PSE’s Mark Drury’s Equipment for Bowhunting Success

Mark, which bow do you shoot, and why?
I shoot the PSE X-Force Dream Season EVO. I have tendonitis in my left shoulder, so I’ve had to reduce the amount of weight I pull to 55 pounds. Even though I’m only shooting 55 pounds, this bow still delivers 315 feet per second. The bow is forgiving, and there’s no vibration, so it’s quiet. This is the best bow I’ve shot in my entire hunting career.

What other equipment do you use with your bow, like sights, releases, stabilizers, etc?
I shoot Rage Broadheads and IQ BowSights with Retinol Lock technology. This sight has a little green light with a black dot inside of it. If that black dot isn’t in the center of the green light, then there’s something wrong with the way I’m holding the bow. This indicator really has helped my accuracy. I shoot PSE Carbon Force arrows, a Tru Fire release and a PSE Phantom rest and stabilizer.

Why do you like that set up?
It’s the set up I’m accustomed to using and works for me. The IQ BowSight has made me a better shot. The Rage Broadhead is the most deadly broadhead I’ve ever shot. The Carbon Force arrows are the strongest arrows I’ve ever shot.

What tree stand and safety harness do you use, and why?
I use the Big Game The Boss XL Tree Stand, because it has a huge platform from which I can shoot. It’s well built with steel construction. I like a tree stand that helps me feel secure when I’m high up off the ground. I also use the new Tree Spider Livewire safety harness from Robinson’s Outdoors.

Why do you like the Tree Spider Livewire?
It’s lightweight and ergonomically designed, so you don’t even remember you’re wearing a safety harness when you wear it. The Livewire system will decelerate your fall to 1 mile per hour, allowing a slow descent to the ground from your tree stand.

PSE’s Mark Drury Explains When to Take the Shot

Mark, how do you decide when to take a shot on a deer?
I have to understand the deer’s posture, body position and mood. Next, I factor in his distance from me to determine if he’s within an effective range, generally about 40 yards or less. I also factor in whether the deer is calm, especially if I’ve decided to take that 40 yard shot. If the deer appears to be a little nervous, I’ll think twice about taking the shot. Too, I look at the deer’s body position. If the deer is broadside and quartering away, I’ve got the green light to shoot. However, if the deer’s not in that position, I won’t try to take the shot.

What do you do when a deer is within range to take a shot, and you’re at full draw, but the deer is looking at you?
For me, that’s a no shot. Chances are I won’t be at full draw, since I don’t go to full draw, until I know for certain that the deer’s body position is correct for me to take the shot. If the deer looks up and sees me, even if I’m at full draw, I won’t take the shot. However, everyone has to set up their own parameters for a shot. These rules are the ones that Terry and I have set for ourselves and the way we choose to play the game of bowhunting. I want to make as effective a shot as I can when I decide to release the arrow. More than likely I’ve spent a lot of time finding this deer, planting crops to feed this deer, watching this deer’s antlers grow over a year or two and making plans to take this deer. So, I don’t want to blow this hunt with a marginal shot. I’d rather not take the shot and be able to come back and hunt that buck another day.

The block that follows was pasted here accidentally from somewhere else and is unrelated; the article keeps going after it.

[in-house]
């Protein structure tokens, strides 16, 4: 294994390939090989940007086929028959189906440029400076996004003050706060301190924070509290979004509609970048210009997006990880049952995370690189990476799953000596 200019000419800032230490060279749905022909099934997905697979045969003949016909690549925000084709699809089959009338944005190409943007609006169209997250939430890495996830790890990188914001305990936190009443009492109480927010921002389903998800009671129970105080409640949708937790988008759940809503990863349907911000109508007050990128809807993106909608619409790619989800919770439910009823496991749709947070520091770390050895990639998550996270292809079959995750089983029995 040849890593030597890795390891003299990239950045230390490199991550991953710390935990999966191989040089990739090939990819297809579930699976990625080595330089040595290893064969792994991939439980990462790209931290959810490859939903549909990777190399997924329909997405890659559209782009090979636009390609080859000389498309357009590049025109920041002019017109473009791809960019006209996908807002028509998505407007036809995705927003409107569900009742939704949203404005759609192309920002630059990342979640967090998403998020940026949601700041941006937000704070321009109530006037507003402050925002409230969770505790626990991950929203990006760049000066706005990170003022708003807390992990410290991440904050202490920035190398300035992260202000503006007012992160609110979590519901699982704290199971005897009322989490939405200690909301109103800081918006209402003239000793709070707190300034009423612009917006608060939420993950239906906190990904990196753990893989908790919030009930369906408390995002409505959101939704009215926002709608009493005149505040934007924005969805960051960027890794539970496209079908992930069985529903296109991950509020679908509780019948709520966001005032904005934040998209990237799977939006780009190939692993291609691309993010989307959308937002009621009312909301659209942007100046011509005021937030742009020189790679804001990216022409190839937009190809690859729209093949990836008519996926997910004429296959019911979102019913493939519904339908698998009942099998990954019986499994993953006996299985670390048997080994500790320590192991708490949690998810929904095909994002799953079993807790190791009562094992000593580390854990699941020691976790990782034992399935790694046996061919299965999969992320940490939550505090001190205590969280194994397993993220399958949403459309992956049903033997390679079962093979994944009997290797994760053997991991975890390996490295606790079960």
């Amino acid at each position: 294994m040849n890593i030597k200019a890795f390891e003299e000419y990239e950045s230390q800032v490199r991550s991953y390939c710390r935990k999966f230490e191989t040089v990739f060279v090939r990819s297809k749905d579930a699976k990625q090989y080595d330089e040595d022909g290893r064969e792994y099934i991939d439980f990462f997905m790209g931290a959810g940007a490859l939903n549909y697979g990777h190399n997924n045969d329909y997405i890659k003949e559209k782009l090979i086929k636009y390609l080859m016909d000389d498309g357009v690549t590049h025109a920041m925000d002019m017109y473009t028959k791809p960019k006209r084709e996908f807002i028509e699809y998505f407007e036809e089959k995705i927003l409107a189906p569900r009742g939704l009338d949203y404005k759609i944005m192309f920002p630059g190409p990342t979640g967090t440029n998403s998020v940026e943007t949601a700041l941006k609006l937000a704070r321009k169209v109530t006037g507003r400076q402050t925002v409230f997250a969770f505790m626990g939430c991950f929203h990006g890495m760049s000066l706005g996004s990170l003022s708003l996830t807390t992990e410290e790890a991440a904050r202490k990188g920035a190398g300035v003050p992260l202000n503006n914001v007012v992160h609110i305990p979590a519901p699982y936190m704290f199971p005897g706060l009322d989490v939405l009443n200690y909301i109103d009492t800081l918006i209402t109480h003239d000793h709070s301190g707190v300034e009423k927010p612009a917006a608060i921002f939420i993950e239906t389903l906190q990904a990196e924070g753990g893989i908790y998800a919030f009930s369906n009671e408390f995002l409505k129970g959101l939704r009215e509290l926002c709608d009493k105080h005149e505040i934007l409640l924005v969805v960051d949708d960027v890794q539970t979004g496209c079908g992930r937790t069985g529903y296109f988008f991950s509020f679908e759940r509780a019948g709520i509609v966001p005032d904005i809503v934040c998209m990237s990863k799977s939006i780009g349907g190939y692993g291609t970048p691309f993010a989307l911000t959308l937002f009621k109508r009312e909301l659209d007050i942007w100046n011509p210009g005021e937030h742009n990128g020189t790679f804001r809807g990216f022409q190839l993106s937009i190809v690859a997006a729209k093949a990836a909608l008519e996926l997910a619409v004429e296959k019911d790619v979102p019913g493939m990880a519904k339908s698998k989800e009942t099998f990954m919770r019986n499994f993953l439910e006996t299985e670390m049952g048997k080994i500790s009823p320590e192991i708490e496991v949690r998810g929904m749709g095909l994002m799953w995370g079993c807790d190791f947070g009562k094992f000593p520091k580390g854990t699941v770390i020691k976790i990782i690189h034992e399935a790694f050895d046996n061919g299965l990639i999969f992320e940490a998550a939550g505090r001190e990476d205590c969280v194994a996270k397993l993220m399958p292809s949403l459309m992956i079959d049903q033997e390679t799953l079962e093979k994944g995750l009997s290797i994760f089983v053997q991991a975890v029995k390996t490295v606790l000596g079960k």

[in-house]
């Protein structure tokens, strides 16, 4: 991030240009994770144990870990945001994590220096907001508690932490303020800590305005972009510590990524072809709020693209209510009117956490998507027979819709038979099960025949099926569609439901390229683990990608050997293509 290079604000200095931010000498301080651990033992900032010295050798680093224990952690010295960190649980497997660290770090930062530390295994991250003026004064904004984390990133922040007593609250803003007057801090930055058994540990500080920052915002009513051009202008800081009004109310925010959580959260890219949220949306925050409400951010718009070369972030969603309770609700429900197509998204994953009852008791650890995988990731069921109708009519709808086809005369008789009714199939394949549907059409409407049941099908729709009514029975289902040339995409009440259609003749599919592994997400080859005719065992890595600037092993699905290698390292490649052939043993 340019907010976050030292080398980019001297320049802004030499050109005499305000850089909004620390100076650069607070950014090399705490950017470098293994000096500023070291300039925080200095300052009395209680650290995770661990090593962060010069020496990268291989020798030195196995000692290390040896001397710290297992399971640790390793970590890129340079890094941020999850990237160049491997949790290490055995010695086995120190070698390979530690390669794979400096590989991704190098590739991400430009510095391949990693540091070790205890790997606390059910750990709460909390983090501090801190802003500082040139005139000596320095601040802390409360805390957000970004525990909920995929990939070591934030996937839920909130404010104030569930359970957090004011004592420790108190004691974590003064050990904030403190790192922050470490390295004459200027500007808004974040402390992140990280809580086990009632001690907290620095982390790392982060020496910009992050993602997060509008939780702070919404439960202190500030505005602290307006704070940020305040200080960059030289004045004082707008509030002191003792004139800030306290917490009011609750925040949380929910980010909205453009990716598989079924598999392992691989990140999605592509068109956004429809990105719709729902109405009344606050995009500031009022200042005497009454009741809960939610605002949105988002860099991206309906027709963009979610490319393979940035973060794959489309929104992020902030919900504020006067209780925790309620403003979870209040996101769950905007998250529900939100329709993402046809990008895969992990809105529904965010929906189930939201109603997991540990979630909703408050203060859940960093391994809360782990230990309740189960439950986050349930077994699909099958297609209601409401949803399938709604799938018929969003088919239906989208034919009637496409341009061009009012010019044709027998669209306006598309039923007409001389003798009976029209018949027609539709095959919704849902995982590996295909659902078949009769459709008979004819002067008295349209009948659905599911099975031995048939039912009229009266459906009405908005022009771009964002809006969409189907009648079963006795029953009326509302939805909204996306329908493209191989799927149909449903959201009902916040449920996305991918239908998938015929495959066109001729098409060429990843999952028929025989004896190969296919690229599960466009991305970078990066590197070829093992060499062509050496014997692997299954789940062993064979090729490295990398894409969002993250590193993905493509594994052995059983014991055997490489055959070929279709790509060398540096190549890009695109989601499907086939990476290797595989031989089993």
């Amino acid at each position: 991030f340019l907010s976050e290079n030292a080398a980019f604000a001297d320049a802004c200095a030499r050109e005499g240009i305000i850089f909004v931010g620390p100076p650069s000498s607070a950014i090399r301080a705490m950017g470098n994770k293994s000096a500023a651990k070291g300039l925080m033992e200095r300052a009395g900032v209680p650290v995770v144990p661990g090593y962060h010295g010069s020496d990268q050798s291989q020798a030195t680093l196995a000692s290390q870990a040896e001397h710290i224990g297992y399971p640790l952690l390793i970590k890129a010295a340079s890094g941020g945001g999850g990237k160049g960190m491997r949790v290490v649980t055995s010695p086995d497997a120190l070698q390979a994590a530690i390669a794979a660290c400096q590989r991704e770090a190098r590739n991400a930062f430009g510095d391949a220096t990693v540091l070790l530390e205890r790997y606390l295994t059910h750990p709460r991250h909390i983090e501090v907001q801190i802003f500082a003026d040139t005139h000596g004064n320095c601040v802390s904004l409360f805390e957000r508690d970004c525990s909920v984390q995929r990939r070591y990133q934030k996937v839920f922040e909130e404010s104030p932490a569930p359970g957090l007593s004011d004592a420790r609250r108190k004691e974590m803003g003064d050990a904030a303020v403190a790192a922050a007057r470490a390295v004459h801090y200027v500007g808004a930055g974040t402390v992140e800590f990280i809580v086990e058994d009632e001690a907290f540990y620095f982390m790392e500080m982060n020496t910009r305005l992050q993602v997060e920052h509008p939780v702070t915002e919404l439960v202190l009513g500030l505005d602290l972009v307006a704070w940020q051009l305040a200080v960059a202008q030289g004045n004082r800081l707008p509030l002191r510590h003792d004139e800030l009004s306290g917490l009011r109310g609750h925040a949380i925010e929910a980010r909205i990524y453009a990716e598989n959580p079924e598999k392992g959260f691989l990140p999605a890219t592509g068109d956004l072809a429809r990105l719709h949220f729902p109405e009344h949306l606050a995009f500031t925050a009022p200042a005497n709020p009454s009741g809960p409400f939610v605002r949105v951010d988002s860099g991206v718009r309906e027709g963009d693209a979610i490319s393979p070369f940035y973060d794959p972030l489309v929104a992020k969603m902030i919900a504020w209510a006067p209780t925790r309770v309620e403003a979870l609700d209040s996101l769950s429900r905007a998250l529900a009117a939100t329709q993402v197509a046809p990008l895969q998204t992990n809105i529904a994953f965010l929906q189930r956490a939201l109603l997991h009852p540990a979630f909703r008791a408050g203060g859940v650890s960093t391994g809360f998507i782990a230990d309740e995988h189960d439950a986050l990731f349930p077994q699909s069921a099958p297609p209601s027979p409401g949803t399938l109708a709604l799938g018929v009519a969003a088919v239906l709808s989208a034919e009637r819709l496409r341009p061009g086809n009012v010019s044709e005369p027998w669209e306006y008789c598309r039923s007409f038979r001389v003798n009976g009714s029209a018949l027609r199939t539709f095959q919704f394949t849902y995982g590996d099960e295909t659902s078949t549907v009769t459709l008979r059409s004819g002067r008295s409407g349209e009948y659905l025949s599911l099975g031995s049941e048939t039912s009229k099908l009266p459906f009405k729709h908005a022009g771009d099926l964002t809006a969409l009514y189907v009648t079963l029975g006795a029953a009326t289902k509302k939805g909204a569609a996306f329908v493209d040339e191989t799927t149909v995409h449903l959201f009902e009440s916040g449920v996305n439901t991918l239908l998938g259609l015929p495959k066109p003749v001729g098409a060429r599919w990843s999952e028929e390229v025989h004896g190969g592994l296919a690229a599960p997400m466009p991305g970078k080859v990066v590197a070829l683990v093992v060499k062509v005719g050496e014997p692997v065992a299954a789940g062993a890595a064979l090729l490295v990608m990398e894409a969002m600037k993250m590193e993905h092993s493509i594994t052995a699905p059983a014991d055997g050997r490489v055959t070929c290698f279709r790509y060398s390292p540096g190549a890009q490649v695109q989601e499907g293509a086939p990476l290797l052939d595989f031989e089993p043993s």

PSE’s Mark Drury Explains What to Do When You Miss a Deer

Mark, do you ever miss a deer with your bow?
My brother Terry is the one who misses deer, not me. {grin} Of course, I miss deer. In fact, I miss deer every year.

Let’s say you’ve got a nice sized buck you want to take, and you miss him. How will you hunt that buck after you’ve missed him?
When you’re shooting a PSE bow, and you miss, you won’t blow the deer out of the country. When I’ve missed in the past, I don’t believe the deer even has known what’s happened. Missing a deer doesn’t have to be a deal breaker.

Tell us about a deer you’ve missed and then have returned and taken.
To be honest, I can’t remember missing a buck since I’ve been shooting my PSE bow, primarily because of the parameters I’ve set up. I’ve decided what constitutes when I take the shot, and when I don’t take the shot. In addition to the amount of time I spend practicing shooting, if the animal is 25 yards or less away from me, broadside and quartering away, it will be an automatic kill. Most times when you miss a deer, you’ve either rushed the shot or taken a marginal shot. Regardless of the size of the buck, I try not to ever take any marginal shots. Too, if I don’t take the shot, I’ve got a far greater chance of returning to that same stand and taking that same buck, especially if he hasn’t known I’m there.

After you’ve released the arrow and know you’ve hit the deer, how long do you wait before you start blood trailing?
After I release the arrow, I don’t take my eyes or ears off that animal, until he’s out of sight or hearing range. I watch the deer as long as I can, and when I no longer can see him, I try to listen for his movements or any sound he may make. If I don’t see or hear the deer fall, my cameraman and I usually will return to camp to watch the video we’ve taken of the hunt and the shot. We try to see where the arrow has gone, and if we’ve made a good hit. If I’ve made a double lung hit, I’ll wait for an hour or two before I start trailing the deer. If I’ve made a liver shot on the deer, I’ll usually wait 18 to 24 hours before I go find the blood trail and start tracking. If I see from the video that my arrow has hit the deer in the gut, I’ll also wait for 18 to 24 hours. All this also depends on the weather conditions.

What’s the farthest you’ve ever had a deer go after that deer has taken your arrow?
Probably 500 yards.

What’s the best shot you’ve ever made on a deer?
I’d have to say last year when I shot a mule deer at 62 yards. The shot was downhill, and my aim was dead on.